. . .and What it Means for Childfree Women
Okay, Purple WomenTM . . .I have a challenge for you! Open any newspaper or magazine, browse any Internet gossip site. See if you can find any articles, interviews or pictures regarding celebrity moms and their pregnancies or babies.
That wasn't much of a challenge at all, was it?
We live in a celebrity-obsessed culture, no doubt about that. So is this fascination with celebrity babies a harmless offshoot? Or is there a more disturbing implication? And what does it mean for childfree women?
Articles about who's "infanticipating" and "yummy mummies" abound. We're bombarded by up-to-the-minute reports about every single detail of celebrity reproduction, no matter how trivial or boring or personal: weight gain, pregnancy cravings, who's trying for a baby, who may be pregnant, who was "too posh to push" and who wasn't.
My head will explode if I have to read another gushing article along the lines of "Motherhood is the best thing that's ever happened to me/it's the most unconditional love you'll ever feel/I loved being pregnant/I was wearing my size zero jeans three weeks later/I cycled home after the birth," etc. (Okay, so I exaggerated the last part but at the rate things are going, it wouldn't shock me).
So why does this obsession with celebrity pregnancies and babies bother me so much? Shouldn't I just dismiss it as superficial-yet-harmless fluff? Can't I tell myself it doesn't affect me and forget about it?
Except it isn't harmless. And it's a fantasy that's portrayed as reality - with insidious, far reaching consequences. I'm willing to bet that the average woman's experience of pregnancy, childbirth and motherhood is a million miles away from the way it's portrayed in glossy magazines.How many times have you read an article speculating as to whether or not a female celebrity is pregnant? The speculation seems almost frenzied if the woman does not have children. It never seems to occur to anyone that maybe said celebrity is perfectly happy and likes her life just the way it is.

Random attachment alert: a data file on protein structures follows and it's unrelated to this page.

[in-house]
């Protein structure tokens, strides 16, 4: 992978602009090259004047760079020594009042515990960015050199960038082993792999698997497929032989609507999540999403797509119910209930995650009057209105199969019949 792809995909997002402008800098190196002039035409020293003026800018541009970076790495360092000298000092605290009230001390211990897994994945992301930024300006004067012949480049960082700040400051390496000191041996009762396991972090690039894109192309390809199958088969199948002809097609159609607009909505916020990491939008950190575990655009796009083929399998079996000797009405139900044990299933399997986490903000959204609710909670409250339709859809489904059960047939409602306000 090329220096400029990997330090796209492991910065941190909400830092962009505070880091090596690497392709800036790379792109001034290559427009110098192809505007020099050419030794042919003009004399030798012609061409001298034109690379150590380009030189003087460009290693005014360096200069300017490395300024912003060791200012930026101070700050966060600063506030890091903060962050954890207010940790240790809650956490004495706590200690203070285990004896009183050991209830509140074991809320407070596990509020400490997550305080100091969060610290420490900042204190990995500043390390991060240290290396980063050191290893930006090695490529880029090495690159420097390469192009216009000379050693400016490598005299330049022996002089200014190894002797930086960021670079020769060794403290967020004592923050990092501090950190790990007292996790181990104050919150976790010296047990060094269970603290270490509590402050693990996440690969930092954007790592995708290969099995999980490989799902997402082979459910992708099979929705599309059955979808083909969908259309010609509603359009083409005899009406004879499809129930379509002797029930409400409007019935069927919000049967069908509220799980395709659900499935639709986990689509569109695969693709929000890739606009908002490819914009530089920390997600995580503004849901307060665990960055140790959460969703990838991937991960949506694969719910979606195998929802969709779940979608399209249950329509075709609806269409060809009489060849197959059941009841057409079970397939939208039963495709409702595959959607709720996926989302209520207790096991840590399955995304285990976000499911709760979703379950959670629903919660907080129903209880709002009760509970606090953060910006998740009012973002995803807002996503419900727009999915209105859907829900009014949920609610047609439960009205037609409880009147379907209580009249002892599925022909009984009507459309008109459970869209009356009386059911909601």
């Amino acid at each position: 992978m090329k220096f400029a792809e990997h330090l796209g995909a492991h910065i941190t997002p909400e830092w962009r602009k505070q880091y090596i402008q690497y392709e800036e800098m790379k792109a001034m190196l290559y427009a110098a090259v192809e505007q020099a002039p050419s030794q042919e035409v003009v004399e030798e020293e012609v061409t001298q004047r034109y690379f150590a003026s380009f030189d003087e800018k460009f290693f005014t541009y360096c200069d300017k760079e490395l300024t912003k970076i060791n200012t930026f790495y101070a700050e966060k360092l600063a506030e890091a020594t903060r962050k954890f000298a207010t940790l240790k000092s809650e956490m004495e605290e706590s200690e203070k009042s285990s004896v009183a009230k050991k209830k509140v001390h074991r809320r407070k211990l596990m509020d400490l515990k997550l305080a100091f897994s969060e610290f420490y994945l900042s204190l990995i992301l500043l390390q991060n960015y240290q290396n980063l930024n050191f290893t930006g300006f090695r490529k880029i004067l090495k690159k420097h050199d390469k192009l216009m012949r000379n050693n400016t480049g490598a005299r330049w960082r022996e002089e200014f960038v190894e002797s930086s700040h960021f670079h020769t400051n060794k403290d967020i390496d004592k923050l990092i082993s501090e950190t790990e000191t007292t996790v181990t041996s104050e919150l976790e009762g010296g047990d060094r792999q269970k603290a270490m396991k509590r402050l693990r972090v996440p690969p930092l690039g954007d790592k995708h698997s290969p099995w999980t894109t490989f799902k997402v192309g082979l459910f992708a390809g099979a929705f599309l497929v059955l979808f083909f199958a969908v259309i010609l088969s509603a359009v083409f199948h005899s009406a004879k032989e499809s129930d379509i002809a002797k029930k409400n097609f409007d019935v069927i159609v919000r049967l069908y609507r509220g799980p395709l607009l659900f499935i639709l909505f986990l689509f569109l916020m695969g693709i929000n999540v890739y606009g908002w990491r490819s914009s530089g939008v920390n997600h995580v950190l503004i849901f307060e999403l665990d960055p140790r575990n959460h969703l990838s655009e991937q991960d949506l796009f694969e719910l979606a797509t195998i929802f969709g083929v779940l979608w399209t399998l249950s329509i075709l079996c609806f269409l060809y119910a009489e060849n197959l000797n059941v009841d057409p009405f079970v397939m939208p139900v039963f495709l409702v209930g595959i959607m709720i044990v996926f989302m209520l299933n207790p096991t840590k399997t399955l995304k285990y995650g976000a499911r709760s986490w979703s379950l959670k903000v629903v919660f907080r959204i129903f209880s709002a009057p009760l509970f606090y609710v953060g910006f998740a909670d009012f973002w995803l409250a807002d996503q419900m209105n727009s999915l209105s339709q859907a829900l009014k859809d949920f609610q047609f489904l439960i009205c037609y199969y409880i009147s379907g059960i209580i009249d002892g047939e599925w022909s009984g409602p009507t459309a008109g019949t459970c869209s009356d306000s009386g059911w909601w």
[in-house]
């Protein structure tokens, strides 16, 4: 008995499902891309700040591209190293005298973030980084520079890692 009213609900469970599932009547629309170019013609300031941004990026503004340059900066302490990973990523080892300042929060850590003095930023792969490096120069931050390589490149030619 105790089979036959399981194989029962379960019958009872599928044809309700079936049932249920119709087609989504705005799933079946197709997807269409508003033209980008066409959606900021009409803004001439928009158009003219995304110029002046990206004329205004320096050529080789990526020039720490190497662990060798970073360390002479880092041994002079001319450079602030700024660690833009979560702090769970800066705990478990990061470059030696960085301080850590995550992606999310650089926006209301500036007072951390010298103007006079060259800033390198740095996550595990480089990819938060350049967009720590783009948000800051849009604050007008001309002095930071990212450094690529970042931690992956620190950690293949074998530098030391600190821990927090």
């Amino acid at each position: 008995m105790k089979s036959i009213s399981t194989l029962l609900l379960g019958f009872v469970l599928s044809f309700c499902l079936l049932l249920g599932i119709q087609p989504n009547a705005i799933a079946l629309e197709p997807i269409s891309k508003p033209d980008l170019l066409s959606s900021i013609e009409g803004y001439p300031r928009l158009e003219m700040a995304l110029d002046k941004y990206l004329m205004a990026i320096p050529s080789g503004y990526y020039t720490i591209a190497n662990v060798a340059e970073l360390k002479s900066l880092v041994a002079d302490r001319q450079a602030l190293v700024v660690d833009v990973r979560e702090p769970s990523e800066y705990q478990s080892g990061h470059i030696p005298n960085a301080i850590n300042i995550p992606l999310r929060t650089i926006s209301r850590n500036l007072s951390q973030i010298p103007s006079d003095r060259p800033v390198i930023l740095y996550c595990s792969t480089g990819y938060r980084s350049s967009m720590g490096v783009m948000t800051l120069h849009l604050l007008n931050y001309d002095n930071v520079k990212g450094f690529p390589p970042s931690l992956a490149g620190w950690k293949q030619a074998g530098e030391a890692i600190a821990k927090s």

How many times have you read an article referring to a female celebrity, no matter how successful and significant in her field, as mother of (insert number of children here).
As if that is all she is. As if that is all that matters. As if woman automatically equals mother.
The underlying message seems to be: it doesn't matter how successful you've been. Life has no real meaning or value unless you reproduce. You'll never be truly happy or fulfilled until you do. Oscar-winning actress? Nobel Prize winner? Astronaut? CEO of a Fortune 500 company? That pales in comparison to what society considers your real worth, your greatest achievement: your ability and willingness to reproduce.
In 2008, is the most interesting, worthwhile, laudable thing about a woman her womb? And that is what I find so disturbing.
This has implications for childfree women, too. Most Purple WomenTM know what it's like to feel isolated from time to time. Chances are, we've all thought "Am I the only woman in the world who doesn't want children?" when yet another friend/relative/colleague announces their pregnancy. We've all probably found ourselves in work and social situations where we're the only women in the room who don't have or want children.
Most Purple WomenTM know what it's like to feel dismissed or belittled from time to time. The myth that a childfree woman is less mature and less responsible, less feminine even, than a childed woman persists. All this celebrity baby mania means that a childfree woman is isolated and dismissed even further.
I'm stating the obvious, I know, but Purple WomenTM are savvy enough to understand that motherhood has always been romanticized. The thing is, motherhood is practically a fetish now and that should concern us, because there's something frighteningly regressive about it.
It's very worrying that this celebrity baby mania/mother worship is happening now - at a time when women's reproductive rights are coming under increased attack on a global basis.
Coincidence? I think not.
So what can we do?
First, I think that we can take a step in the right direction simply by casting an objective eye over the portrayal of celebrity motherhood/celebrity baby obsession. Let's recognize it for what it is: idealized fantasy. We are not media dupes, after all.
The harsh reality of what pregnancy, birth and motherhood can do to a woman's mind and body is not what sells magazines. Most of the general public are not interested in that - they want and expect the Hallmark card, not the real thing.
So the next time you come across a "Kodak moment" article or picture tell yourself that it's exactly that.
- We can remind ourselves that giving birth does not mean you will become automatically whole and wise and instantly adjust to the role of mother.
- Happiness and satisfaction will not be achieved by caving to societal pressure.
- Happiness and satisfaction will be achieved by staying true to ourselves.
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